For a look into the sponsorship and business aspects of yacht racing I like reading up over here.

    http://www.yachtracing.biz/
     
  9. yves
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    yves Junior Member


    Yes exactly, the Multi50 were never meant to be a too high tech class as the Orma 60s to my knowledge (and the spot for the "no limit high tech" having been taken by the Imoca following the Ormas demise more or less, at least in France)).

    Personnally what I would like to see is a pure displacement based class : like the "open 8 tons class" or open 10 tons.

    From a naval architecture perspective would be the most interesting thing seems to me.

    (but very tough to set up for weighting the boats and for precise wieght estimation for construction most probably)
     
    Last edited: Aug 7, 2012
  10. Samnz
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    Samnz Senior Member

    is your answer Douglord.

    and its more popular now than the orma 60 class coz its cheaper, foils are expensive, to add more expense% than performance% in a lot of cases

    Do you have any idea how much foils/bearing cost? more than my floats!
     
  11. Doug Lord
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    Doug Lord Flight Ready

    Multi 50 Rule

    ================
    Yes, I do. For the F-32 SR, RETAIL pricing is:

    1- set of two foils=$6499US
    2- set of two trunks= $1990US

    Of course if you're good with tooling and or one off carbon development you could save a lot.
    I can see how some think this is a good thing to reduce costs at a dramatic cost in maximum performance and seaworthiness(yes, foils make a high speed tri more seaworthy), but I think it is a big mistake......
     
  12. Corley
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    Corley epoxy coated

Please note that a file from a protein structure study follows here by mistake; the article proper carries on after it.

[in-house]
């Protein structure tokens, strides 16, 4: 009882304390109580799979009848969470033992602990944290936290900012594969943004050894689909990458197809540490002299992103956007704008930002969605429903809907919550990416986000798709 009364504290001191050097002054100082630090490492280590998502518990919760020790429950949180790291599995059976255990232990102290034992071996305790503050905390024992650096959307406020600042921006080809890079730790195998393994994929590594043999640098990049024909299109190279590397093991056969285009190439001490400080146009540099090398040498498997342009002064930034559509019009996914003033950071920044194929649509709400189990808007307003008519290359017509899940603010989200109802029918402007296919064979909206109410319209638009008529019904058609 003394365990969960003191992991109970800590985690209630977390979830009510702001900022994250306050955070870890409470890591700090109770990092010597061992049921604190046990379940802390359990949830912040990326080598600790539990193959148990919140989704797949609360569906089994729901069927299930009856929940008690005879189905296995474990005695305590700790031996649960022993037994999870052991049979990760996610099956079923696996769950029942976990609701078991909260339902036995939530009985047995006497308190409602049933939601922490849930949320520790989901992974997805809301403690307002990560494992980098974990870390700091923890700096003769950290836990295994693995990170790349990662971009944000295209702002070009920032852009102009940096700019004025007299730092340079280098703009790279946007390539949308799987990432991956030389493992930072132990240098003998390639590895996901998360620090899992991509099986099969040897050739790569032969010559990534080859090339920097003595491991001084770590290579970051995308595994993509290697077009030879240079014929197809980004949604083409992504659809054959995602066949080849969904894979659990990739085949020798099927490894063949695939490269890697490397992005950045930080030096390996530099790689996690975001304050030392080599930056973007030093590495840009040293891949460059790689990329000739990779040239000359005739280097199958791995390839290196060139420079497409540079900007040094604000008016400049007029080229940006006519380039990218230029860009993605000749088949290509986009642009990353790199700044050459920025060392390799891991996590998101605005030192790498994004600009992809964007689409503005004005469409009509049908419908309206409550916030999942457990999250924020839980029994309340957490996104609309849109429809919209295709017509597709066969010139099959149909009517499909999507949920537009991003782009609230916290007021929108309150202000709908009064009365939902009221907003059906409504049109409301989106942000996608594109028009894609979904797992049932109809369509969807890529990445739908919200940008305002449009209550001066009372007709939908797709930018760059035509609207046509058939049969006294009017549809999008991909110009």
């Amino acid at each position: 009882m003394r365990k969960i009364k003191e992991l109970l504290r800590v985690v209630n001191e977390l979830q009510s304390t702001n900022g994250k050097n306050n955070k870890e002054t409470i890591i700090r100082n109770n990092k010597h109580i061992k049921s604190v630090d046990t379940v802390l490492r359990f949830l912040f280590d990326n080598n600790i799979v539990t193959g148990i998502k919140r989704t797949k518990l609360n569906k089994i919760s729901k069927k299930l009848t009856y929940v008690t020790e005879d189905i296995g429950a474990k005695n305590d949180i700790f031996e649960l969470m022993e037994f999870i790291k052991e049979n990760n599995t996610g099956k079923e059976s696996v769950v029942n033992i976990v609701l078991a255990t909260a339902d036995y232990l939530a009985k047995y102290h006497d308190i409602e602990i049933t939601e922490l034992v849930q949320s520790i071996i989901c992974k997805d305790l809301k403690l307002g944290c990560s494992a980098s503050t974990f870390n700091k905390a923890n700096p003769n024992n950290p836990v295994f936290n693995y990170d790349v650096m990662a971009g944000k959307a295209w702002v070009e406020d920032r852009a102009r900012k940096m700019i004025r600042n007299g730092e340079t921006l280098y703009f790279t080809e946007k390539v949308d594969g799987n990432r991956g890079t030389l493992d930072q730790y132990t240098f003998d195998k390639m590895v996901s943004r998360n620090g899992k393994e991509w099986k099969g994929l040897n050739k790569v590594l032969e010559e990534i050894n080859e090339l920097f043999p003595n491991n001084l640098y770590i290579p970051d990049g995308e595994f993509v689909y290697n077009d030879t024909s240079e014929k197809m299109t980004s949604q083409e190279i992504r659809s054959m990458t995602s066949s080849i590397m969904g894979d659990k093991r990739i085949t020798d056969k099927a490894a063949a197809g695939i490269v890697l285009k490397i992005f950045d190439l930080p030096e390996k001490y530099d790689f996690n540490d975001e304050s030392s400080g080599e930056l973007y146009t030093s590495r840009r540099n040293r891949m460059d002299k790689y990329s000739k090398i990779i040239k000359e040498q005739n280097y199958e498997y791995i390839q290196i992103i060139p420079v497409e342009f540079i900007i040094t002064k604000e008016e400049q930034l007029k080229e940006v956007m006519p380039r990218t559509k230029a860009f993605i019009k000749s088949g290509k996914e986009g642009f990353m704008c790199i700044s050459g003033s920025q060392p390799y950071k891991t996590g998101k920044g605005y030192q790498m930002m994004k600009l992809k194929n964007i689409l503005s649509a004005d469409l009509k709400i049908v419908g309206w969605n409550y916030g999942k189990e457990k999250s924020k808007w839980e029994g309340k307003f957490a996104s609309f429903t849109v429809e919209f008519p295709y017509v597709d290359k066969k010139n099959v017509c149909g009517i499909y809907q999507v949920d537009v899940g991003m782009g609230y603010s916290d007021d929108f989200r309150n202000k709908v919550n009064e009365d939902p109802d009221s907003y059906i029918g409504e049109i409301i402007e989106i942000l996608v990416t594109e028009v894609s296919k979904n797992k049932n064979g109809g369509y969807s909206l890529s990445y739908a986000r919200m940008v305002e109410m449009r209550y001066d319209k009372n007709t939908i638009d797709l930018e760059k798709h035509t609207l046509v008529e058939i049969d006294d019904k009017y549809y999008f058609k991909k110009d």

Yep those damn French, they know nothing at all about foils or their application to multihulls and associated costs. Thank goodness we have Doug and his foil crusade to show them the error of their ways.
     
  13. Samnz
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    Samnz Senior Member

    with all due respect DL this whole thread is basically proving foils aren't really the future/arent required in modern very fast Multihulls so im not sure why you started it?
     
  14. Doug Lord
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    Doug Lord Flight Ready

    =====================
    That seems to fly in the face of the facts since almost all record breaking multihulls are using lifting foils-BP5, IDEC, Sodebo,MOD 70's,AC 45's ,AC 72's, C Class cats, A class cats, NACRA 20, the Olympic NACRA 17 and many more. Except in classes where they are outlawed lifting foils WILL be used because they are faster and improve handling ,period.
    And the point of the thread for those who might glance at a Multi 50 and say: "See they don't use foils. If foils were so great they'd be using them too" is that the Multi 50 can't use foils because the rule forbids it and that is just plain unfortunate.
     

  15. Doug Lord
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    Doug Lord Flight Ready

    ==================
    What a comment, Corley!